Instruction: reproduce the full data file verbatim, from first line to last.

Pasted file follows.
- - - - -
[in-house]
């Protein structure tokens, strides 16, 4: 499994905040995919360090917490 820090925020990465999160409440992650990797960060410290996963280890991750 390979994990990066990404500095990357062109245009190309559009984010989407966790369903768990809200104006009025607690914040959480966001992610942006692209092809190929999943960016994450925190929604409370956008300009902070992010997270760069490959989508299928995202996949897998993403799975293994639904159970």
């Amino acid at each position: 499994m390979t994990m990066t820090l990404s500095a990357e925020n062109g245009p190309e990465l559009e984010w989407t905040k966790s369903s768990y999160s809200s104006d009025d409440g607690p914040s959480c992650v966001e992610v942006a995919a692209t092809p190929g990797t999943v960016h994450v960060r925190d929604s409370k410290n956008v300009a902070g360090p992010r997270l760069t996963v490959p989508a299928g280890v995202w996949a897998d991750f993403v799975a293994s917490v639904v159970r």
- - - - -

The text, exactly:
[in-house]
């Protein structure tokens, strides 16, 4: 499994905040995919360090917490 820090925020990465999160409440992650990797960060410290996963280890991750 390979994990990066990404500095990357062109245009190309559009984010989407966790369903768990809200104006009025607690914040959480966001992610942006692209092809190929999943960016994450925190929604409370956008300009902070992010997270760069490959989508299928995202996949897998993403799975293994639904159970």
């Amino acid at each position: 499994m390979t994990m990066t820090l990404s500095a990357e925020n062109g245009p190309e990465l559009e984010w989407t905040k966790s369903s768990y999160s809200s104006d009025d409440g607690p914040s959480c992650v966001e992610v942006a995919a692209t092809p190929g990797t999943v960016h994450v960060r925190d929604s409370k410290n956008v300009a902070g360090p992010r997270l760069t996963v490959p989508a299928g280890v995202w996949a897998d991750f993403v799975a293994s917490v639904v159970r």